Best of all – it has a library! Wanlockhead Miners’ Library was established in 1756 and is the second-oldest subscription library in Europe. And where is the oldest? Leadhills Miners’ Library, just a few miles up the road, which dates from 1741. We had hoped to visit it too, but spent so long at Wanlockhead that we didn’t have time.

Joining the Library was a privilege, and potential new members were subjected to a rigorous interrogation by the Librarian before being admitted – you can see this happening in one of the pictures above. Unusually for the time, women were allowed to subscribe: in 1784 it is recorded that there were 32 male members and 1 female, Isabella Rutherford. However, according to our guide, only one membership per household was allowed so Isabella lost hers when her nephew came of age. Boo!

The other model represents the book checker (there might have been a more technical term, I can’t remember). Each returned book was checked page by page for damage – and the checker also had the power to visit a member’s home to search for missing books. Hmm – I could have done with that power in my working days 😉

Jessie Stephen

If you’ve been following for a while, you might remember that I’m part of a group promoting a Scottish Suffragette, Jessie Stephen, in this centenary year for women’s suffrage. June was a good month – three events!

On Sunday 10th of June, thousands of women in the four capitals of the UK (Belfast, Cardiff, Edinburgh and London) took part in Processions 2018. Although we walked about two miles, this was not a march or demonstration – it was an artwork. Women were issued with scarves in one of the suffragette colours (green for hope, white for purity and purple for loyalty and dignity) so from above we looked like one long suffragette ribbon. In theory, anyway! We took our Jessie Stephen banner, made by her great-niece Sheana (in the large black hat), who was interviewed live by the BBC.  Ours was the only double-sided banner I saw: it said Votes for Women on the back. Sheana is a stickler for detail!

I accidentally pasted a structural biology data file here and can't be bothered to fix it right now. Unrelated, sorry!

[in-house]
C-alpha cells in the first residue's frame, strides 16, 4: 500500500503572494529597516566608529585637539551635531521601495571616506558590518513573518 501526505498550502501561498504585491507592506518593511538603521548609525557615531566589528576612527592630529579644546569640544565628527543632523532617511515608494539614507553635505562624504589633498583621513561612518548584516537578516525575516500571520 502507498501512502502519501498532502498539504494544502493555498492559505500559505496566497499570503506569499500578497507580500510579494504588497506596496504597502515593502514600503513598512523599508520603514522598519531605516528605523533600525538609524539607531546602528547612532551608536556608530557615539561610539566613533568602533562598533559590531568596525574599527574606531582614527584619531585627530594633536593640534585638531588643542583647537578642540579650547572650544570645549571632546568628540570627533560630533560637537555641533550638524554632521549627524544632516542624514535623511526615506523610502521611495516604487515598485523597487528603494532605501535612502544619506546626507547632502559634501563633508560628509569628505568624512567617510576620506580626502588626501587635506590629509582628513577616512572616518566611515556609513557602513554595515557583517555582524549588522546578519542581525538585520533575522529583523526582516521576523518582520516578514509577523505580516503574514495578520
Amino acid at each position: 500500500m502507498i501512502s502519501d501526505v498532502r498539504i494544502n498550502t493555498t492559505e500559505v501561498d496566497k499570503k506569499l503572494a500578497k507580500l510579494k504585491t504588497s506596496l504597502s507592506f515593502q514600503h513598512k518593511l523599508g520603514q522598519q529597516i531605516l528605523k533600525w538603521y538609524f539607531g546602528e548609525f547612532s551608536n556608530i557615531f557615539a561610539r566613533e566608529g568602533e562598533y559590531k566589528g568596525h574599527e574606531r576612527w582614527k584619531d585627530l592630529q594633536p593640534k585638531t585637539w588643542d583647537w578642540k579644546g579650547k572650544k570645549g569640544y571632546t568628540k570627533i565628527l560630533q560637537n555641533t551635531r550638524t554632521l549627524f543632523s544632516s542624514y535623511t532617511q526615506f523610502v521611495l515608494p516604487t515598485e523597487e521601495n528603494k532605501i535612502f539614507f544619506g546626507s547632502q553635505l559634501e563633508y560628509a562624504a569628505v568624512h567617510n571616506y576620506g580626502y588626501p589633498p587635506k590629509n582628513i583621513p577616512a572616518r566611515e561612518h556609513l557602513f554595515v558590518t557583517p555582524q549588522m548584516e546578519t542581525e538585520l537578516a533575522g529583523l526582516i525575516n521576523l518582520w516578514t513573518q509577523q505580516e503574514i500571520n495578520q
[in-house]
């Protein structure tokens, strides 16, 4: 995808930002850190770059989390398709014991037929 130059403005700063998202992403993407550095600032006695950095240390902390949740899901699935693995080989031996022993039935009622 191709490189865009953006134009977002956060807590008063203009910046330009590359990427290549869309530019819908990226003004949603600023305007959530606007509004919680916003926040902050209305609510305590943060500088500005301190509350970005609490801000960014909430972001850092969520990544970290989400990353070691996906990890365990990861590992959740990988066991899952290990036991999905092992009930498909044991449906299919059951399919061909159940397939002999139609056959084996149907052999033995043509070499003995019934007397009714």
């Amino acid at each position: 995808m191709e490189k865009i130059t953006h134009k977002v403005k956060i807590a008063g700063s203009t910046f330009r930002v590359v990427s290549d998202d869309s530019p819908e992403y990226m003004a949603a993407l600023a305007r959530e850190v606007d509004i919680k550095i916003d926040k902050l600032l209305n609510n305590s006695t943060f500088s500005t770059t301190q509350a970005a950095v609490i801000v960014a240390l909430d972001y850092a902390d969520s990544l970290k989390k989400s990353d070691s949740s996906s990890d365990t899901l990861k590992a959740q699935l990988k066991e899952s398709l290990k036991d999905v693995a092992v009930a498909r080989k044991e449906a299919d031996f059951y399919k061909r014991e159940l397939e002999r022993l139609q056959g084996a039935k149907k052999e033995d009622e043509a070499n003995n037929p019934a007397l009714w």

I thought I had broken my jinx on walks – last year, I seemed to get soaked every time I acted as a tour guide. This year, I’ve done two walks for the Women’s Library, both in bright sunshine, and Processions was also a lovely day. My luck ran out the following weekend when my Maryhill Women’s History walk attracted the rain back. Despite that, all 15 participants turned up and stayed to the end. Jessie features in it too – here, I’m passing her picture around. (Though since I drafted this, I’ve done another Women’s Library Walk – yesterday, 1st July, which was scorching.)

The final event was part of another strand in the suffrage celebrations, EqualiTeas. A tea party was held in the Bowling Club near Sheana’s home and, once again, Jessie was celebrated – this time, with suitably decorated cake. Yum!

Museum of the Moon and other gallivants

It’s been a sad month for Charles Rennie Mackintosh fans, so here’s some more cheerful stuff. During the recent West End Festival, the Mackintosh Church at Queen’s Cross (the only one he designed which was actually built, and now home of the CRM Society) hosted an installation called Museum of the Moon. Created by artist Luke Jerram, this 1:500,000 scale model features detailed NASA imagery of the moon’s surface. You could walk under it through the body of the church, and view it from different angles from two balconies. It was also a good chance to get close to some of the Mackintosh details in the church and see an exhibition of his chairs.